Dublin Ladies take on Cork in the Tg4 All-Ireland Final at 4pm in Croke Park, this Sunday September 28th, for a grandstand display of one of the most closely contested fixtures in the sport.

DubZone sat down with the man leading Dublin’s All-Ireland charge, manager Gregory McGonigle, ahead of the big day.

In your first year in charge of Dublin you’ve won an U21 All-Ireland and are now preparing for an All-Ireland Final. You must be happy with how things have come together so quickly?

Yeh, the U21s was a bonus and it provided a great platform to develop and bring success to our younger players, and that enhanced the Senior project then as well.

I have to say the talent was there when I got involved and it was just my job to get it all going in the right direction.

There’s great backing and support from the County Board in Dublin, and the clubs have also done a great job of freeing up players three, four nights a week. All of that is helping us get to where we want to be.

On this squad, you have a good mix of younger players who have enjoyed underage success as well as more experienced players who are seasoned veterans at Senior inter-county level. How have you managed to get the most out of a diverse group?

We keep everything together as one team. We don’t go out on the field until everyone is read; we eat together – management included.

When players like Carla Rowe and Molly Lamb, who are just up from Minor, are mixing with Denise Masterson and Lyndsey Peat, you see they all have similar personalities and characteristics – they’re all achievers. It’s our job then as management to take this group of achievers and give them a common goal, and a way to work together for it.

It’s easy to make too much of the ‘team-bonding’ and things like that. We train well so the girls can play well. It’s hard work but it’s very close-knit, like a family. It has to be when you’re spending so much time together.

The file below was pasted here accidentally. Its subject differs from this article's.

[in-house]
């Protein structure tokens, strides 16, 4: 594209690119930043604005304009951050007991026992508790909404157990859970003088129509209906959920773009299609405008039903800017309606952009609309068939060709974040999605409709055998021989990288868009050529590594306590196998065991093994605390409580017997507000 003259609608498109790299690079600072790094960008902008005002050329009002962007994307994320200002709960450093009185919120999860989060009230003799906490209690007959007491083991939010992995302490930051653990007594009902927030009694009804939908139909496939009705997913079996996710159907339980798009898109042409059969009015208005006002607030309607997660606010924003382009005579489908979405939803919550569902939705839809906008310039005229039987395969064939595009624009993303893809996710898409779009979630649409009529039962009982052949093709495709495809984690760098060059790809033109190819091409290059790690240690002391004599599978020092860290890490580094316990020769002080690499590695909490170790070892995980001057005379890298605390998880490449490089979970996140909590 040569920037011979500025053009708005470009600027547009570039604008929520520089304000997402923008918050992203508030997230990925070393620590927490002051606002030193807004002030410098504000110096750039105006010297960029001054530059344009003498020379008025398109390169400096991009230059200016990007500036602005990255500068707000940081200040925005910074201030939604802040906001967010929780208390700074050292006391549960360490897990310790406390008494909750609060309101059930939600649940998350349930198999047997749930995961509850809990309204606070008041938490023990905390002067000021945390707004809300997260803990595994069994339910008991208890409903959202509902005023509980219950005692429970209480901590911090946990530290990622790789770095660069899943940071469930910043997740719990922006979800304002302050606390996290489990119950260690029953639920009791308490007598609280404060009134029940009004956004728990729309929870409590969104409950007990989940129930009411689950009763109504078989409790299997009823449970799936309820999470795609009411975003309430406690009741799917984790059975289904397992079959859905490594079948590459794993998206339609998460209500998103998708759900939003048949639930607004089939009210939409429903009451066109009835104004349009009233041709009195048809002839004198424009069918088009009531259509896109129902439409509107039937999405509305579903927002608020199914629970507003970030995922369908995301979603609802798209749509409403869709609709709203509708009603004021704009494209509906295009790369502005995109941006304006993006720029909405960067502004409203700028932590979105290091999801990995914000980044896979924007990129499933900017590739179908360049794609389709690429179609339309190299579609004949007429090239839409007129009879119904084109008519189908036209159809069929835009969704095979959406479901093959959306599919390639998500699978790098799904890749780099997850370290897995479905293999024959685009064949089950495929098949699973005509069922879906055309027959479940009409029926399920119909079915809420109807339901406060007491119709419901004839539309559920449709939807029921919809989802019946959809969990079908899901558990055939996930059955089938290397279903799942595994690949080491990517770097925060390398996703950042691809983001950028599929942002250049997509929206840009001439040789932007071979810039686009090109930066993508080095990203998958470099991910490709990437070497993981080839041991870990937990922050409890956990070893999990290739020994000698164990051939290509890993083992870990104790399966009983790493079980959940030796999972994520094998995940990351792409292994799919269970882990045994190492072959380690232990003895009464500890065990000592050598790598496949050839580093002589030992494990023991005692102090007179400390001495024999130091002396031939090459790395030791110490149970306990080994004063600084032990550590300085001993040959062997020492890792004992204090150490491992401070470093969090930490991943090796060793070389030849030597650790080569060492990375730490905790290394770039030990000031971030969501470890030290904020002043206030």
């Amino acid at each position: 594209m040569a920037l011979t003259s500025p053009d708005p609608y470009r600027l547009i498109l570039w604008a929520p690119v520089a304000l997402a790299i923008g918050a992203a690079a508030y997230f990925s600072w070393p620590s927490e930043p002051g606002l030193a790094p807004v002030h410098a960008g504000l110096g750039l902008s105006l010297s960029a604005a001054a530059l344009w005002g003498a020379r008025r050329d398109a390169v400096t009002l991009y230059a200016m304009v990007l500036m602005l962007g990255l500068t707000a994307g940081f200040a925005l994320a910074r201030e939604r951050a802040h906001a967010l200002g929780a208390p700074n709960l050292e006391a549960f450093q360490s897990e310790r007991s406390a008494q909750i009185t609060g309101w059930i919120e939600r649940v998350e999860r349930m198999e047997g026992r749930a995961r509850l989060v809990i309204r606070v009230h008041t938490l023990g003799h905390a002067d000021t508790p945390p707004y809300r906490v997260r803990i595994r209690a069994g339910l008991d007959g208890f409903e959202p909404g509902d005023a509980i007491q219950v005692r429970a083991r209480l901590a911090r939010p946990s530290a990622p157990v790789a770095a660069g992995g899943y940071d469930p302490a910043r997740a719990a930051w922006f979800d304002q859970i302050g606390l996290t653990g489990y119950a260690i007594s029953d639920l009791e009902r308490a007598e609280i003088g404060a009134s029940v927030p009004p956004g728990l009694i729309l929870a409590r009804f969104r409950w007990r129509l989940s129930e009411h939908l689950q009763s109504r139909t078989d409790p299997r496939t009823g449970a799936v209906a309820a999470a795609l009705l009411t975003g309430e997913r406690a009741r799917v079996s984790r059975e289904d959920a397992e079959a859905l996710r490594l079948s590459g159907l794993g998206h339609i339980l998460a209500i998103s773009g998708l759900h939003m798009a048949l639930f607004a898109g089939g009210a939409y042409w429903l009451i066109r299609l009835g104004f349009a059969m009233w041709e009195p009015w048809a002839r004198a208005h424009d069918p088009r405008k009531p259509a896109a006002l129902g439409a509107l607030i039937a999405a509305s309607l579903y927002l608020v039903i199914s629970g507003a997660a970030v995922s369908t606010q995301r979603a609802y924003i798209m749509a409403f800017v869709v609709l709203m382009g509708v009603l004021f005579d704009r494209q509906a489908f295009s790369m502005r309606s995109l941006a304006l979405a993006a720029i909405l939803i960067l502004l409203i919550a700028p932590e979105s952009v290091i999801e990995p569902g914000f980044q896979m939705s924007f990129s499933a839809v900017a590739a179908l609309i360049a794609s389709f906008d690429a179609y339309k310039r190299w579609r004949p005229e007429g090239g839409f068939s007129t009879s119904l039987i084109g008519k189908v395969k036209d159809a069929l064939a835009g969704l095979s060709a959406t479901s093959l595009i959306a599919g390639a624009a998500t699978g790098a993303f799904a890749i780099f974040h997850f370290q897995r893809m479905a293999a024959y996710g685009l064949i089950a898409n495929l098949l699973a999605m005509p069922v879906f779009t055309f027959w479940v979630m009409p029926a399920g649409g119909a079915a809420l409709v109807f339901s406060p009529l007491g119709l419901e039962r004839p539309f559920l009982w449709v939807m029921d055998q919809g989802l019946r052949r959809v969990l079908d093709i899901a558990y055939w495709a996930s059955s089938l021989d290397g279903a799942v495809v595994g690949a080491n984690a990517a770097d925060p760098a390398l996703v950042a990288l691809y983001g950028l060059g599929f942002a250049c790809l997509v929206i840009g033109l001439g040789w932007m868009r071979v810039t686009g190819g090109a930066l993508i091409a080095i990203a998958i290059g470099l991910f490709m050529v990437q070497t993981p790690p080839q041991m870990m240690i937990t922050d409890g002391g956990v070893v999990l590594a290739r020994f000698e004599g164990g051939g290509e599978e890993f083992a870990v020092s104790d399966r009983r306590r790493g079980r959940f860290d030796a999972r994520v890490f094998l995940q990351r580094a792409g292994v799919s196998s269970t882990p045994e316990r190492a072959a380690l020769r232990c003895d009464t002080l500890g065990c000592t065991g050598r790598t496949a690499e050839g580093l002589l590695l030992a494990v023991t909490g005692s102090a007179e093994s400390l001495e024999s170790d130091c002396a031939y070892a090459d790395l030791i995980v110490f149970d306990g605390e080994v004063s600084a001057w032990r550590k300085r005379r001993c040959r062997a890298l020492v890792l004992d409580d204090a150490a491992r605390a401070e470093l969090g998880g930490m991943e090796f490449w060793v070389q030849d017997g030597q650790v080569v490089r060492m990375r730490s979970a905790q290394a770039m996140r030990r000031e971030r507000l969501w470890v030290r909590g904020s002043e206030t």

You had a good win against Kerry and a great battle against Galway. Both games were different styles with their own challenges, but how do you think they help you prepare for Cork?

You never know what exactly you’re going to get with Cork, and their record speaks for itself. We just have to prepare our players to perform to their optimum on the day, and believe in them that they will do that.

We can’t control how Cork are preparing or will line out, no more than we could with Kerry or Galway or anyone else, but we have to be able to answer the questions that are asked of us on the 28th. More than answering the questions, we want to push on and ask more questions of Cork than they do of us.

And after the one-week turnaround between the Quarter-Final and the Semi-Final, how important is the time to prepare for the All-Ireland final on September 28th?

Very important. The Semi-Final against Galway was such a tough game, emotionally and mentally and players like Carla Rowe, Sineád Goldrick and others who put in really big performances in both games that week were very fatigued by the end of it.

It was important for everyone that players got time to go back to their clubs for a short while before we got back into team preparations.

Looking forward, we just want to prepare every player to be ready to go for the day, and it’s great to now have the time we need to practice, rehearse and perfect the game style and plan that we hope will be enough for a Dublin win on All-Ireland Sunday.

The Tg4 Senior All-Ireland Final of Dublin Vs Cork throws in at 4pm in Croke Park, on Sunday, September 28th. Tickets are still available from or

Get in and be the difference for the Girls in Blue. (Dubli

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